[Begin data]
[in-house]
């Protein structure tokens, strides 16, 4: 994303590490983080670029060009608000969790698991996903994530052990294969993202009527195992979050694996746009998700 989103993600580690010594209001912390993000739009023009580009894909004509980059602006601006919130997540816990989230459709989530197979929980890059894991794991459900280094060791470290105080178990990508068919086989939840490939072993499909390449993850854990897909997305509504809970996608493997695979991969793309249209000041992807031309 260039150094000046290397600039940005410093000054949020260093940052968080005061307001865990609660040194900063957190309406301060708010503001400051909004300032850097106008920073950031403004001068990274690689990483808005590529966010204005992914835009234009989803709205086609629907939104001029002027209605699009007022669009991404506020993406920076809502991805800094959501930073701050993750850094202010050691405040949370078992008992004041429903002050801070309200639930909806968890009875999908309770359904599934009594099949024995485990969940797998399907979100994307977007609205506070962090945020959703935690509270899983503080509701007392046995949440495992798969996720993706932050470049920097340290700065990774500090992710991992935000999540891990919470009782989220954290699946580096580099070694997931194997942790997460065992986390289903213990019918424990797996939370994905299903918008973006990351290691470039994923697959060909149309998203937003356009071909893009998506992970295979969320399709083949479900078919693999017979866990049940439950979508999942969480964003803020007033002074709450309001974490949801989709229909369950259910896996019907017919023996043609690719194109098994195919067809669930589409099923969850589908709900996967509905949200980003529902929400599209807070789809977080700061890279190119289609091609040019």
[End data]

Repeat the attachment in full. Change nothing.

[in-house]
């Protein structure tokens, strides 16, 4: 994303590490983080670029060009608000969790698991996903994530052990294969993202009527195992979050694996746009998700 989103993600580690010594209001912390993000739009023009580009894909004509980059602006601006919130997540816990989230459709989530197979929980890059894991794991459900280094060791470290105080178990990508068919086989939840490939072993499909390449993850854990897909997305509504809970996608493997695979991969793309249209000041992807031309 260039150094000046290397600039940005410093000054949020260093940052968080005061307001865990609660040194900063957190309406301060708010503001400051909004300032850097106008920073950031403004001068990274690689990483808005590529966010204005992914835009234009989803709205086609629907939104001029002027209605699009007022669009991404506020993406920076809502991805800094959501930073701050993750850094202010050691405040949370078992008992004041429903002050801070309200639930909806968890009875999908309770359904599934009594099949024995485990969940797998399907979100994307977007609205506070962090945020959703935690509270899983503080509701007392046995949440495992798969996720993706932050470049920097340290700065990774500090992710991992935000999540891990919470009782989220954290699946580096580099070694997931194997942790997460065992986390289903213990019918424990797996939370994905299903918008973006990351290691470039994923697959060909149309998203937003356009071909893009998506992970295979969320399709083949479900078919693999017979866990049940439950979508999942969480964003803020007033002074709450309001974490949801989709229909369950259910896996019907017919023996043609690719194109098994195919067809669930589409099923969850589908709900996967509905949200980003529902929400599209807070789809977080700061890279190119289609091609040019």